Blogging for me is about sharing ideas with people across time and space and engaging with a variety of thinking on important questions. This is its strength. It’s immediate and it’s free of charge – and it’s a space where I am able to ask critical questions and hear what people have to say.
Sara Hanam: Critical Mass ELT Blog
Global Issues in the ELT classroom
by Michael Harris
February 12, 2013
Last year at IATEFL Glasgow, I went to a couple of sessions run by the Global Issues Special Interest Group, which were particularly interesting. Several months later, I have finally got my act together and am a signed up member of the group. The aims of the group is to “equip learners with knowledge, skills and values which can help them confront both local and global problems” and to explore issues like peace, justice and equality, human rights, social responsibility and globalisation.
Before going to the Glasgow seminars, I confess to having doubts. So, a bunch of do-gooders are trying to bring politics into the classroom and indoctrinate the kids, are they? Or is the GISIG just the “acceptable face” of the multi-million dollar business that is global ELT? However, after finding out a bit more about “critical global education” from speakers like Kip Cates, I was convinced. I came away feeling that this could be the real interface between the “ELT bubble” and the rest of the world.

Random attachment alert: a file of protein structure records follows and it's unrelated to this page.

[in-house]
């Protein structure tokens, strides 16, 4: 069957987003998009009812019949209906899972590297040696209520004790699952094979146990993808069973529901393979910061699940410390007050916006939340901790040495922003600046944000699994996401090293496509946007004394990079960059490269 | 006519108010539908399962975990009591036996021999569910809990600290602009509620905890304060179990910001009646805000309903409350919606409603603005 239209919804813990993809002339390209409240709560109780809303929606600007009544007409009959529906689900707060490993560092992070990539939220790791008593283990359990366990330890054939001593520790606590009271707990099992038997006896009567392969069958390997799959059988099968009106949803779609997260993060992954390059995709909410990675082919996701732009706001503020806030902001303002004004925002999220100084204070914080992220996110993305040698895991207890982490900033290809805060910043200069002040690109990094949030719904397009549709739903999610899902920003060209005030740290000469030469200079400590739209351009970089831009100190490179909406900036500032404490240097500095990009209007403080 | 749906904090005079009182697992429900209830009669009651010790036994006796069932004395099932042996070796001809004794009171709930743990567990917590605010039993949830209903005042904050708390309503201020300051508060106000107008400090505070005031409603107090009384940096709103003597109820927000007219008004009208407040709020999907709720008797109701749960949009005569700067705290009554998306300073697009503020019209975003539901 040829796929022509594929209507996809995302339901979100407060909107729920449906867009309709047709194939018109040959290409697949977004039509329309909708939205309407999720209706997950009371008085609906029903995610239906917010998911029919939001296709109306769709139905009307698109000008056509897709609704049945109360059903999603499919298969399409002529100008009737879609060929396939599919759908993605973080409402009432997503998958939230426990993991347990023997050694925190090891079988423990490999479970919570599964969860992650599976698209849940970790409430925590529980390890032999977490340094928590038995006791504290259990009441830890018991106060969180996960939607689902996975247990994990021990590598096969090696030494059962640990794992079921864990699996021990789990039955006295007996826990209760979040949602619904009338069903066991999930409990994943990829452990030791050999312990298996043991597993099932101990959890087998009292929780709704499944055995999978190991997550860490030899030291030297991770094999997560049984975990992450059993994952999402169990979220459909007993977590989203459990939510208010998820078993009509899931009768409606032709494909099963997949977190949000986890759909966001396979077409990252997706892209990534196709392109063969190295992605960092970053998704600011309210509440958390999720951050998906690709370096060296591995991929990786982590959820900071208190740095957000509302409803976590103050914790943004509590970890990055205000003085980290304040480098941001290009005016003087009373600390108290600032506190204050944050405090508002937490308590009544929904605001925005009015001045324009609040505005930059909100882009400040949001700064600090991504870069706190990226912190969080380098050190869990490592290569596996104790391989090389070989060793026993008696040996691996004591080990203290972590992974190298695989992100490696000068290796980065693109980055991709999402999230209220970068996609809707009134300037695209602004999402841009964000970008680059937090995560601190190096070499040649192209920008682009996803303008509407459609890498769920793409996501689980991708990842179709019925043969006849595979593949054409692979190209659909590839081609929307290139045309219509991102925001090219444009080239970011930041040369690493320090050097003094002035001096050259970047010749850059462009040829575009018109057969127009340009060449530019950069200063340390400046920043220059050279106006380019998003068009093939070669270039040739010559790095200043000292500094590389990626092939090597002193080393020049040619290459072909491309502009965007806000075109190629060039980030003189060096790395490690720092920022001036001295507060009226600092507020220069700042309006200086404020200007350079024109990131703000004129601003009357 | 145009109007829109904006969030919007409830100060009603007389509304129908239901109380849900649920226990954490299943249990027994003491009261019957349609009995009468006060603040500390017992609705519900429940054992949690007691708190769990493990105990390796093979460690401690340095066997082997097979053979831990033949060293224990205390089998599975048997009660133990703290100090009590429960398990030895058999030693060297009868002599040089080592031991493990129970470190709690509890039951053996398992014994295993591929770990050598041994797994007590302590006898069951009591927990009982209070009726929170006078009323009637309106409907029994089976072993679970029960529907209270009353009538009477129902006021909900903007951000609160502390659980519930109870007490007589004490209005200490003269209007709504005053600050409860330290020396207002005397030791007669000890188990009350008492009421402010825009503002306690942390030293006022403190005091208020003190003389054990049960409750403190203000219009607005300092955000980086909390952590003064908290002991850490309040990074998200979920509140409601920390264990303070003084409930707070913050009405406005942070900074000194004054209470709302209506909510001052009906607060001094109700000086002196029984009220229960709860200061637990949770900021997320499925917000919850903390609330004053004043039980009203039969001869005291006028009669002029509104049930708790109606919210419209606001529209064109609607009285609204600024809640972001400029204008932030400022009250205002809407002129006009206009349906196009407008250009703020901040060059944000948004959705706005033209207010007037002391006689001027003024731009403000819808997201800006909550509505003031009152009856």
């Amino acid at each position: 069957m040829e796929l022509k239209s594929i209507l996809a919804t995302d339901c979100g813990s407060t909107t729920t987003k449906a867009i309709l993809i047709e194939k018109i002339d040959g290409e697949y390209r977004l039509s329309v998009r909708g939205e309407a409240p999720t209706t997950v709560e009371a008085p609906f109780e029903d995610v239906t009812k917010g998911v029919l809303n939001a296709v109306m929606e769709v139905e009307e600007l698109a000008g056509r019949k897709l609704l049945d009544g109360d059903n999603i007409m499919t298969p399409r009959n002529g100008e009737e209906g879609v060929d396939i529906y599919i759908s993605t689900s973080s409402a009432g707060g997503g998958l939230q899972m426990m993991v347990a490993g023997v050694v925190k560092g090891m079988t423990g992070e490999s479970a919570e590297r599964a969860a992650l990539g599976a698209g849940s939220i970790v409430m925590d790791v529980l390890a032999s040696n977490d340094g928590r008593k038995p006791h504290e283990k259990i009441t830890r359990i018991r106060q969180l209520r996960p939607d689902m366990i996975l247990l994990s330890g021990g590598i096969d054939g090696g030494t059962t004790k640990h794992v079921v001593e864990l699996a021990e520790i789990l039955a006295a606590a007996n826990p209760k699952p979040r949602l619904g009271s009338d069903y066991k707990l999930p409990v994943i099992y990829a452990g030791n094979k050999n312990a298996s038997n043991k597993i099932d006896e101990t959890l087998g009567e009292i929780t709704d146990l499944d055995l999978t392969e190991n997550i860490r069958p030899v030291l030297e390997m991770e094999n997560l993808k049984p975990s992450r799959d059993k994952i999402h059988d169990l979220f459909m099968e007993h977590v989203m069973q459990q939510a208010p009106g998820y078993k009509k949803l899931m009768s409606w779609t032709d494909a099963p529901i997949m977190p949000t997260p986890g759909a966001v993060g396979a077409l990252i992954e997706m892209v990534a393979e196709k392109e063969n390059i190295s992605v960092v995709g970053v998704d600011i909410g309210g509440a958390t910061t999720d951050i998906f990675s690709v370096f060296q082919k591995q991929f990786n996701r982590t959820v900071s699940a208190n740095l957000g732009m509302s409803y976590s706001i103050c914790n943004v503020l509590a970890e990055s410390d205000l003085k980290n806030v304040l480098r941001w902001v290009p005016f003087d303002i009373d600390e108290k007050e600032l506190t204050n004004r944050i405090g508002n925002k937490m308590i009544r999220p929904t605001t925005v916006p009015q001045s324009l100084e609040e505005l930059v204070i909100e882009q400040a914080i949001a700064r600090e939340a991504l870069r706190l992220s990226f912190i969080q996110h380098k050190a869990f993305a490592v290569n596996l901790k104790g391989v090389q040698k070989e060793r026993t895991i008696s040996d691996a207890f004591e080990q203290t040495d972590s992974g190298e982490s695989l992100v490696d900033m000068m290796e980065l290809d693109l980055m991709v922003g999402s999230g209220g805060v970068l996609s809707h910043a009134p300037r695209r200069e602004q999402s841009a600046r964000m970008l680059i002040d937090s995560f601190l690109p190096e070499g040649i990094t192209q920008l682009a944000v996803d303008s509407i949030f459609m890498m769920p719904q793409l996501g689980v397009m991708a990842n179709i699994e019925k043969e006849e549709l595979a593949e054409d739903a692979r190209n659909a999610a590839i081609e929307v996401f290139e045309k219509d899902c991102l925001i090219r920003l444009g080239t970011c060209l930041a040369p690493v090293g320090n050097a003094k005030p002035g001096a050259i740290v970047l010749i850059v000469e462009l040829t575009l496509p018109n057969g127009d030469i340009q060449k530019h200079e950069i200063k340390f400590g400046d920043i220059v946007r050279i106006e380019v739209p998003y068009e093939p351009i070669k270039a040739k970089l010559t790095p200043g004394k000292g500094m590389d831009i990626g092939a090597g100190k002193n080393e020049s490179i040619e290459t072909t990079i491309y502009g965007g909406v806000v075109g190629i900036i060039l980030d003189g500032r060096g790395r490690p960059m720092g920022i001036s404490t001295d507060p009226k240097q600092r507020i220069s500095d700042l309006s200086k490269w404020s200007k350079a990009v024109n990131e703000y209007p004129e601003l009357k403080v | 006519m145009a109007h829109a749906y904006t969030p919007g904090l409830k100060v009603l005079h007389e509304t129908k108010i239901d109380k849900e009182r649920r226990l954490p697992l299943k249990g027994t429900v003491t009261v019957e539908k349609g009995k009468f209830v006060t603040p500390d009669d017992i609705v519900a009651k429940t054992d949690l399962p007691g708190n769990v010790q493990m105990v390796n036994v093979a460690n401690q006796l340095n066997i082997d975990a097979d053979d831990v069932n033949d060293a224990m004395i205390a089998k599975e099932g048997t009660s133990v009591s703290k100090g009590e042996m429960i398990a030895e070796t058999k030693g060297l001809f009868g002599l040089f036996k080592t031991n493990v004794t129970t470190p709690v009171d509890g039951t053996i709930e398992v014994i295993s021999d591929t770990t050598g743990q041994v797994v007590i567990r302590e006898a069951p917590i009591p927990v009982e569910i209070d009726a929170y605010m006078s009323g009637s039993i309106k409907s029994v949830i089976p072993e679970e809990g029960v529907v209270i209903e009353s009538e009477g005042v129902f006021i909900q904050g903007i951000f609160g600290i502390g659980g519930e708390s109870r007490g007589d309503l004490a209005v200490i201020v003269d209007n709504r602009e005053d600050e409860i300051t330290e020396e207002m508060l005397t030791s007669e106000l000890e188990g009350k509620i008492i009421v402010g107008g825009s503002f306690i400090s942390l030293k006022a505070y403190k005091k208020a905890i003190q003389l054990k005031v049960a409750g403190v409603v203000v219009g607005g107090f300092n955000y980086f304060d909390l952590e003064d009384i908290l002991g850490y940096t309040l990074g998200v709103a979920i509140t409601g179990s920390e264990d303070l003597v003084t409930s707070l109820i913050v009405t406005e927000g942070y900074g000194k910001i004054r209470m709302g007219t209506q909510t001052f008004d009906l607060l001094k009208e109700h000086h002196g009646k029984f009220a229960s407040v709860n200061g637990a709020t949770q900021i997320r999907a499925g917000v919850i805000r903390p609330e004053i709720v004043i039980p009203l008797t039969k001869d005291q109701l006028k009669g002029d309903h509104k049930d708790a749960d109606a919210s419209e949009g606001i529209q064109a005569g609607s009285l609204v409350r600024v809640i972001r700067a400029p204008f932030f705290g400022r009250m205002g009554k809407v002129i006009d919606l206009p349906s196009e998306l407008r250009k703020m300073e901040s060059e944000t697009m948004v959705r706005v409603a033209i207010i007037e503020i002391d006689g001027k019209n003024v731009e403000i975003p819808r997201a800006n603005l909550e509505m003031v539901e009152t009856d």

For years, as a coursebook writer I had been very aware that no material is free of ideology. If you fill a book with photos of good-looking celebrities, articles about shopping and luxury holidays or lessons about what you would do with a million dollars, it is clear that you are promoting a consumerist, individualistic lifestyle. Because of that, over the years my co-authors and I have always tried to put in serious content and to be aware of the values involved in it.
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